At a time when ‘doing you’ has never been cooler and diversity is the new black, we’re all about saying goodbye to conformity. Embracing what works for you is one of the cornerstones of our philosophy at Open Universities Australia – there is no right or wrong way to do anything, not even education.
We’ve spent the last 20 years exploring the many weird and wonderful ways to get your study done, as we certainly weren’t the first to challenge the status quo. Here are some of the lessons we’ve learned from a selection of the world’s most successful inventors, creators, writers and rulers.
Horror writer Stephen King knows so much about writing he wrote a book on writing called On Writing. True story. In his book, King says one of the reasons why he is so successful could be His commitment to writing 10 pages a day, every day of the year, without fail. King sticks to his guns, even on birthdays and Christmas. That’s a lot of writing each day, and it has led to some incredible results: King is one of the most prolific writers of our time.
Similarly, Ernest Hemingway made a habit of writing 500 words every day. He would rise early every morning to beat the heat, and work on his quota. He elaborated on the reasons for his diligence once in a letter to F Scott Fitzgerald: “I write one page of masterpiece to ninety-one pages of s***,” he confided in 1934. “I try to put the s*** in the wastebasket.”
The moral? Out of habit comes output. How habit is formed is up to you.
America author, poet and civil rights activist Maya Angelou made keeping her work and home life a priority. In fact, she took it so seriously that she rented out a small hotel room and equipped it with nothing more than a deck of cards, her writing tools and a bottle of sherry. Not a bad way to keep yourself focused – unless you’re prone to getting distracted by tipsy Solitaire.
Arianna Huffington, writer, editor-in-chief and co-founder of The Huffington Post has many lessons to share on the topic of balance. In her book Thrive, she writes that after nearly collapsing from exhaustion after the launch of The Huffington Post, she removed all technology from her bedroom except for an old alarm clock in order to get some sleep. That makes sense in this crazy non-stop digital world.
The moral? Do whatever you need to do to protect your down time.
King Otto of Bavaria (1848-1916) took quite an extreme approach to establishing a routine, by shooting a peasant every morning before work. Luckily his advisors learned to slip blank bullets into his gun, and perfected the role of a dying man. Whilst a morning routine is a great way of getting focused, we’d recommend a good game of Call of Duty or a hit of tennis over cold blooded murder.
You could also consider mixing up the traditional 9-5 work day. For example, gothic novelist Anne Rice slept during the day and wrote at night to avoid distractions. That may also have something to do with her vampiric subject matter, to be honest. Alternatively, you could break up your day like Polish writer Jerzy Kosinski, who slept eight hours a day, but never all at once. Kosinski would wake in the morning, work, sleep four hours in the afternoon, and then work some more that evening.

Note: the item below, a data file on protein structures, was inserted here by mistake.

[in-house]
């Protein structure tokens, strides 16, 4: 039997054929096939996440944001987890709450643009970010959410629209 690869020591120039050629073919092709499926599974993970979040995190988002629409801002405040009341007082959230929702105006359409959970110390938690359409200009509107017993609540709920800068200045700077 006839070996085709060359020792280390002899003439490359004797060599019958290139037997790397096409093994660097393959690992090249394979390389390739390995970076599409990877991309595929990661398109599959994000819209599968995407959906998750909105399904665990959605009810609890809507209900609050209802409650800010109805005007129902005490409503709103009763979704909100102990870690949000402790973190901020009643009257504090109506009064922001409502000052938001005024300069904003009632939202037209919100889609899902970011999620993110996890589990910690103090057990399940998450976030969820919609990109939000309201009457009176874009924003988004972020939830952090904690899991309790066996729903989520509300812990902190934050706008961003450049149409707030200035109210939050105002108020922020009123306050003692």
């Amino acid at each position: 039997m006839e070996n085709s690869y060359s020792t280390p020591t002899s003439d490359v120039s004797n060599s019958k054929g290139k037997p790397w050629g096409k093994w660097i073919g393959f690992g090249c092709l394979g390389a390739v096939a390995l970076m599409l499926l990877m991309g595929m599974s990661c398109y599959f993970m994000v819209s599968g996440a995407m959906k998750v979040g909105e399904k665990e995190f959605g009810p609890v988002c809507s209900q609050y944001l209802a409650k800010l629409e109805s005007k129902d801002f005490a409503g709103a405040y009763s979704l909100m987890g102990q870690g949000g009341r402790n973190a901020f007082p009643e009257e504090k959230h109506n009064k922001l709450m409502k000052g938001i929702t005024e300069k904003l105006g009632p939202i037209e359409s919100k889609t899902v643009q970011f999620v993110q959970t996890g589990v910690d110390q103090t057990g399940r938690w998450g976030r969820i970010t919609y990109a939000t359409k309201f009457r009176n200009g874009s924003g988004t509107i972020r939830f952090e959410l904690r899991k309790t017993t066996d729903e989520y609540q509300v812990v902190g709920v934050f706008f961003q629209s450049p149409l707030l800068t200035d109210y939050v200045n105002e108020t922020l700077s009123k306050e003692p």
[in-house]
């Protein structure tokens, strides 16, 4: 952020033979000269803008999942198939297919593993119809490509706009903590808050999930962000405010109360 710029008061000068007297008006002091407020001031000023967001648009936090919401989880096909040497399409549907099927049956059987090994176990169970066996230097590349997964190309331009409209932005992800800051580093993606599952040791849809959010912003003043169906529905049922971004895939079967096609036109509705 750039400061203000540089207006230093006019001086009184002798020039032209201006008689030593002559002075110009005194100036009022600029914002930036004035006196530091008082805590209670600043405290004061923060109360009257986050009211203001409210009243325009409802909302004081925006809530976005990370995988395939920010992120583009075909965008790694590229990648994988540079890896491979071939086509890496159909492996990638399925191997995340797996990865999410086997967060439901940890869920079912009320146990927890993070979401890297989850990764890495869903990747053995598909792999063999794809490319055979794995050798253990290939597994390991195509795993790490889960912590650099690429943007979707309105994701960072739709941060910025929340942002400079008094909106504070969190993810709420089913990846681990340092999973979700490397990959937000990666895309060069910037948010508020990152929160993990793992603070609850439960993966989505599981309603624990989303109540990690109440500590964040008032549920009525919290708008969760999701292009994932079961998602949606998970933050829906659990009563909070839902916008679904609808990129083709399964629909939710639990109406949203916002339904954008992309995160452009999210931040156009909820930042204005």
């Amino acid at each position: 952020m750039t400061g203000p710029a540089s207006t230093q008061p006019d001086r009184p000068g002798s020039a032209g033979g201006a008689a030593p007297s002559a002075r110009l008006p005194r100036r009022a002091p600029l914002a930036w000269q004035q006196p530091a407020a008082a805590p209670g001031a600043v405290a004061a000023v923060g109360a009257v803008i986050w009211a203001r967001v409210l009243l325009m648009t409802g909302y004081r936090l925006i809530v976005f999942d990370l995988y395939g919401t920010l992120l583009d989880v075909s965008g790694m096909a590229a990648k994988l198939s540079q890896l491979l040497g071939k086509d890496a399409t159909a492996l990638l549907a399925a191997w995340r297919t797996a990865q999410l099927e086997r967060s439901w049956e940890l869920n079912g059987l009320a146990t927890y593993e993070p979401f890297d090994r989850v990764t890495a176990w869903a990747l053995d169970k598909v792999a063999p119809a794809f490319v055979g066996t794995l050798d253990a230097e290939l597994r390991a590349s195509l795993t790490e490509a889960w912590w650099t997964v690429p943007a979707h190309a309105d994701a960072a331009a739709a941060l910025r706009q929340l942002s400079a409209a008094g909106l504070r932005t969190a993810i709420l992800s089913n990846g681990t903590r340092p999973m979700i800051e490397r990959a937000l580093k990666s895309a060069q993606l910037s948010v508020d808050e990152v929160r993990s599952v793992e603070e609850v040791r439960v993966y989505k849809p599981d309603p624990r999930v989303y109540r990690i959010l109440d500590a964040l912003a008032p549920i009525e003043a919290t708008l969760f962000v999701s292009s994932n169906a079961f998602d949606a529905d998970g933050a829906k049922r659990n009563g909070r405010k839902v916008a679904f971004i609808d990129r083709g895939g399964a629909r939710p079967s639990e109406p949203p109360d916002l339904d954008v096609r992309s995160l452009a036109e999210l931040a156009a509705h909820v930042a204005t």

The moral? Everyone’s got their own way of working. Embrace yours.
Your ‘golden hour’ is the time when you’re at your peak. You’re alert, ready to be productive, and intent on crossing things off your To Do list. Unluckily, not all of us are at our peak between 9 and 5 – some biological clocks prefer a night owl routine over that of a morning lark. Regardless of which camp you sit in, ff you find your best time, protect it with all your might.
If you’re a night owl, you’re in great company – joined by the likes of Barack Obama, Charles Darwin, Thomas Edison and Leonardo da Vinci. Another example is Les Miserables author Victor Hugo, who valued his morning productivity so highly he had his butler hide his clothing so he was forced to either write or leave the house in the nude. That’s dedication!
The moral? Productivity is a recluse.
Truman Capote, author of Breakfast at Tiffany’s and In Cold Blood, claimed to be a “completely horizontal author.” His specific recipe for success included lying down in bed or on a couch, with a cigarette and coffee. He admitted that the coffee would switch to tea, then sherry, then martinis as the day wore on. Even while using a typewriter he would be in bed, with the typewriter balanced on his knees. We’re guessing the martinis were in reaching distance on the bedside table.
One of the greatest living American writers, Philip Roth works standing up, pacing around as he thinks. He claimed to walk half a mile for every page he writes. He separates his work life from personal life, and doesn’t write where he lives — he has a studio built away from his house. He works at a lectern that doesn’t face the view of his studio window, to avoid distraction.
The moral? Being deskbound isn’t mandatory.
So there you have it. There’s no such thing as normal. If you’re thinking of going your own way when it comes to further education, we’re more than happy to show you your options. Give us a call any time on 13 OPEN (6736).